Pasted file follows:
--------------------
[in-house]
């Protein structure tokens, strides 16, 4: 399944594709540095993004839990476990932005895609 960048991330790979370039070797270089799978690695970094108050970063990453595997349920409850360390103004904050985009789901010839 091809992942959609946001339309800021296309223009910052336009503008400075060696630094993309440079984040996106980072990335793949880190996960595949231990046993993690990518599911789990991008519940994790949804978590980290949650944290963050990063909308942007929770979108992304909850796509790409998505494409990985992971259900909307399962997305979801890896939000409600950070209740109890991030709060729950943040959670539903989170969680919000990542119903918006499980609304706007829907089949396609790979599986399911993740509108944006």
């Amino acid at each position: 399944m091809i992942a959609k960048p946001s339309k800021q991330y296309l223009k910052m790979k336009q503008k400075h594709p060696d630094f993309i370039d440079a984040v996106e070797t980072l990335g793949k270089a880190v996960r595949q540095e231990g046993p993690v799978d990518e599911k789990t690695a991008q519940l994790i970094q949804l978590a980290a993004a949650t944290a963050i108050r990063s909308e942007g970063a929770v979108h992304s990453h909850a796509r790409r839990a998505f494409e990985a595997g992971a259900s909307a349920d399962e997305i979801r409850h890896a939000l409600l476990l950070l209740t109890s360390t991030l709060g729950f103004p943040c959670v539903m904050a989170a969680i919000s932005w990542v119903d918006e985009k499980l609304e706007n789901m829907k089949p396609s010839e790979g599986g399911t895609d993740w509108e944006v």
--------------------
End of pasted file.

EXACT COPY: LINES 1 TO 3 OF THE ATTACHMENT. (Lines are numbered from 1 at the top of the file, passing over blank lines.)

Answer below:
[in-house]
């Protein structure tokens, strides 16, 4: 399944594709540095993004839990476990932005895609 960048991330790979370039070797270089799978690695970094108050970063990453595997349920409850360390103004904050985009789901010839 091809992942959609946001339309800021296309223009910052336009503008400075060696630094993309440079984040996106980072990335793949880190996960595949231990046993993690990518599911789990991008519940994790949804978590980290949650944290963050990063909308942007929770979108992304909850796509790409998505494409990985992971259900909307399962997305979801890896939000409600950070209740109890991030709060729950943040959670539903989170969680919000990542119903918006499980609304706007829907089949396609790979599986399911993740509108944006």
């Amino acid at each position: 399944m091809i992942a959609k960048p946001s339309k800021q991330y296309l223009k910052m790979k336009q503008k400075h594709p060696d630094f993309i370039d440079a984040v996106e070797t980072l990335g793949k270089a880190v996960r595949q540095e231990g046993p993690v799978d990518e599911k789990t690695a991008q519940l994790i970094q949804l978590a980290a993004a949650t944290a963050i108050r990063s909308e942007g970063a929770v979108h992304s990453h909850a796509r790409r839990a998505f494409e990985a595997g992971a259900s909307a349920d399962e997305i979801r409850h890896a939000l409600l476990l950070l209740t109890s360390t991030l709060g729950f103004p943040c959670v539903m904050a989170a969680i919000s932005w990542v119903d918006e985009k499980l609304e706007n789901m829907k089949p396609s010839e790979g599986g399911t895609d993740w509108e944006v």